By Darren Waters
BBC News Online entertainment staff
UK publishers are ignoring a growing market for electronic books, or e-books, a leading e-bookstore says.
A range of e-books are available in the US
E-books are files which can be downloaded and read on a PC or a portable device such as a Palm or Ipaq.
"Publishers in the UK have been much slower off the mark than publishers in the US," said Stephen Cole, founder of ebooks.com website.
Sales of e-books remain relatively small world-wide but Mr Cole said the "tipping point was imminent".
Mr Cole said publishers in the US were committed to e-books but he had not seen the same level of backing from UK firms.
"US publishers are now seeing quite gratifying returns," he said.
He described ebooks.com, which is based in the US and Australia, as an "online book shop with global reach" and said a successful e-book would sell almost 1,000 copies.
"That's a successful number for a single book shop," he said.
Mark McCallum, a marketing director at Random House in the UK, told BBC News Online: "The UK consumer market for e-books is very small.
"At the moment the technology does not make reading that pleasurable."
The Random House website lists 26 e-books, the most recent of which was published two years ago.
Richard Charkin, chief executive of MacMillan
publishers, said: "The traditional book is weathering the storm of technological changes really well."
He said the company was focusing its attention of electronic publication of texts for "scholars, scientists and students. not the general public".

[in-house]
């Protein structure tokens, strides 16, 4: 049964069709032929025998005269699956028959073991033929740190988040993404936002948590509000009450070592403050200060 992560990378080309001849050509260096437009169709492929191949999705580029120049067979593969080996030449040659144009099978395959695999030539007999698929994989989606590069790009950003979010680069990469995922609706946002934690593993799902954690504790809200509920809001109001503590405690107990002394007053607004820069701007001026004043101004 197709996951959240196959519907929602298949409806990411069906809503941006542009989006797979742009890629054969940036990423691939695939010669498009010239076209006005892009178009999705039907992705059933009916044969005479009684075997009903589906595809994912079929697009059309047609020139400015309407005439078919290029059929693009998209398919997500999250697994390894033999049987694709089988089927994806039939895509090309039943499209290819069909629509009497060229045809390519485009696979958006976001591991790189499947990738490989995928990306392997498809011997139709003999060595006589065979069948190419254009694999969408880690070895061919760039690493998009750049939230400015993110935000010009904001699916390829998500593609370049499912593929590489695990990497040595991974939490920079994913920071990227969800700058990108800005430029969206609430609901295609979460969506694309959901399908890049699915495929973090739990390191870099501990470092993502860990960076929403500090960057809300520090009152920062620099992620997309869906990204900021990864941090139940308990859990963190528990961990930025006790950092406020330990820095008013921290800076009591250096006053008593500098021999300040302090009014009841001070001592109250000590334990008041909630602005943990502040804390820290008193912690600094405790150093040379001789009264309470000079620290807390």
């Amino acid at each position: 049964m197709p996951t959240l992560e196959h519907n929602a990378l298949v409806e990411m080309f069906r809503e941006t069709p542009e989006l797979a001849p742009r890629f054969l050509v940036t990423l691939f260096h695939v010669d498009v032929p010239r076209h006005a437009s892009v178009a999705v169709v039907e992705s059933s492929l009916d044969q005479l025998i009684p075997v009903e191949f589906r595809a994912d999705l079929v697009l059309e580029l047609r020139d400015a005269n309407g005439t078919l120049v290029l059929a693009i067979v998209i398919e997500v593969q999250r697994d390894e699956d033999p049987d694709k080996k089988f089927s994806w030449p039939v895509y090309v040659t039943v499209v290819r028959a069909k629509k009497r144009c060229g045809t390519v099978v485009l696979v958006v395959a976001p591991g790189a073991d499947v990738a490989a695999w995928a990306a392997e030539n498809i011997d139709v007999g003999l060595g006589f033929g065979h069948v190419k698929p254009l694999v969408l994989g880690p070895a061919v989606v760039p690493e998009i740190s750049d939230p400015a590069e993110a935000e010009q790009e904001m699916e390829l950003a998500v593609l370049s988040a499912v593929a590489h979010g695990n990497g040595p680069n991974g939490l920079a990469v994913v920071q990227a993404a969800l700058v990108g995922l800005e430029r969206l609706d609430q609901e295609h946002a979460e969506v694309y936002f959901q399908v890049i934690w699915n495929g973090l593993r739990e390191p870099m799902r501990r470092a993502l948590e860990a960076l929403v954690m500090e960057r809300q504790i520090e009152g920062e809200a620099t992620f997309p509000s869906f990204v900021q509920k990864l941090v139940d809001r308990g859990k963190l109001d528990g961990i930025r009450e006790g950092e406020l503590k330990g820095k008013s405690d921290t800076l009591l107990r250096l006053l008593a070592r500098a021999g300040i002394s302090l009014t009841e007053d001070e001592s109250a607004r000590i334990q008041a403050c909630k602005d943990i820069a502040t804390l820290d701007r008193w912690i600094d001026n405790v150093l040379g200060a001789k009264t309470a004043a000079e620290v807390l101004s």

One leading UK publisher told BBC News Online that the predicted revolution in e-books was unlikely to happen.
"Novels on hand-held terminals are not important.
"The novel does not suit electronic dissemination. Most people buy books to read for comfort. A lot of books bought are not actually ever read - they sit on shelves or on coffee tables.
"Books are very cheap. Why would we replace that with something that is not that cheap or could go wrong."
But Mr Cole said e-books offered a flexibility that novels did not.
"Several e-books can be held on a device at any one time, making them ideal for travel," he said.
Mr Cole admitted that e-books had been more of an "evolution than a revolution".
"We have seen rapid growth over the last two years - but that growth is from a very small base."
Mr Cole said the next generation of convergence devices - mobile phones combined with hand-held PCs - would speed the development of e-books.
Mr McCallum said one of the reasons e-books had failed to take off was due to the strength of the traditional book.
"Pick up a paperback - it's a very effective medium for reading a book.
"The book has been around for 600 years - that's a testament to its strength."